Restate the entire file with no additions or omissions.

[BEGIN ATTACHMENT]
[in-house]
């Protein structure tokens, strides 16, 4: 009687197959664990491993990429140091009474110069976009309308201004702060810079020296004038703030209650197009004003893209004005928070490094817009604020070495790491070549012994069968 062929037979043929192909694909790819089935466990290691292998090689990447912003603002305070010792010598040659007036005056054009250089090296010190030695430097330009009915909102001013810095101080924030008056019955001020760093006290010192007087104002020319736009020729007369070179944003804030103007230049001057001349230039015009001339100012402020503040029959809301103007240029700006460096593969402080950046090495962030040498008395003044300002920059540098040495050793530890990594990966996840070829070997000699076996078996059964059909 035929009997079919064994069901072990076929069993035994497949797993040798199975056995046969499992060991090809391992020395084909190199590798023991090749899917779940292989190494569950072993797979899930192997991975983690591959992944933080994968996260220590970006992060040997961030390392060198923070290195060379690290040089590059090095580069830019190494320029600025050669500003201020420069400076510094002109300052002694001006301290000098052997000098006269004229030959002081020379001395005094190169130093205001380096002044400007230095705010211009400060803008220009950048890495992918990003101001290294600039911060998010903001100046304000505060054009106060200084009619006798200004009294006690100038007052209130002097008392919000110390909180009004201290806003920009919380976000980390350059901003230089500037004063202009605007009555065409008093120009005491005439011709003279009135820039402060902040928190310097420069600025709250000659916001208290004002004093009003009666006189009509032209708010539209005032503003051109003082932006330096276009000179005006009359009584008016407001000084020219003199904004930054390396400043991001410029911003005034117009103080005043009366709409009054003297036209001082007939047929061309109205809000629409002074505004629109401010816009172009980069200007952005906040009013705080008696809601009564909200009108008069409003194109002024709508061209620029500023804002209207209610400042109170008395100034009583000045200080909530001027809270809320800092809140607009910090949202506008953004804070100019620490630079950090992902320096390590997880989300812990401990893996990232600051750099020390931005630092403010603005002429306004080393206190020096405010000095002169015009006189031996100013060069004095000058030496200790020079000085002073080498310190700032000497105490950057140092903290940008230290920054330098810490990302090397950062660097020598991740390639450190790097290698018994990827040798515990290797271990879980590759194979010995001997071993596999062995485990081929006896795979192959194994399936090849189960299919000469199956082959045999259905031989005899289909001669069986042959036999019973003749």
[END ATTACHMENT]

[in-house]
């Protein structure tokens, strides 16, 4: 009687197959664990491993990429140091009474110069976009309308201004702060810079020296004038703030209650197009004003893209004005928070490094817009604020070495790491070549012994069968 062929037979043929192909694909790819089935466990290691292998090689990447912003603002305070010792010598040659007036005056054009250089090296010190030695430097330009009915909102001013810095101080924030008056019955001020760093006290010192007087104002020319736009020729007369070179944003804030103007230049001057001349230039015009001339100012402020503040029959809301103007240029700006460096593969402080950046090495962030040498008395003044300002920059540098040495050793530890990594990966996840070829070997000699076996078996059964059909 035929009997079919064994069901072990076929069993035994497949797993040798199975056995046969499992060991090809391992020395084909190199590798023991090749899917779940292989190494569950072993797979899930192997991975983690591959992944933080994968996260220590970006992060040997961030390392060198923070290195060379690290040089590059090095580069830019190494320029600025050669500003201020420069400076510094002109300052002694001006301290000098052997000098006269004229030959002081020379001395005094190169130093205001380096002044400007230095705010211009400060803008220009950048890495992918990003101001290294600039911060998010903001100046304000505060054009106060200084009619006798200004009294006690100038007052209130002097008392919000110390909180009004201290806003920009919380976000980390350059901003230089500037004063202009605007009555065409008093120009005491005439011709003279009135820039402060902040928190310097420069600025709250000659916001208290004002004093009003009666006189009509032209708010539209005032503003051109003082932006330096276009000179005006009359009584008016407001000084020219003199904004930054390396400043991001410029911003005034117009103080005043009366709409009054003297036209001082007939047929061309109205809000629409002074505004629109401010816009172009980069200007952005906040009013705080008696809601009564909200009108008069409003194109002024709508061209620029500023804002209207209610400042109170008395100034009583000045200080909530001027809270809320800092809140607009910090949202506008953004804070100019620490630079950090992902320096390590997880989300812990401990893996990232600051750099020390931005630092403010603005002429306004080393206190020096405010000095002169015009006189031996100013060069004095000058030496200790020079000085002073080498310190700032000497105490950057140092903290940008230290920054330098810490990302090397950062660097020598991740390639450190790097290698018994990827040798515990290797271990879980590759194979010995001997071993596999062995485990081929006896795979192959194994399936090849189960299919000469199956082959045999259905031989005899289909001669069986042959036999019973003749």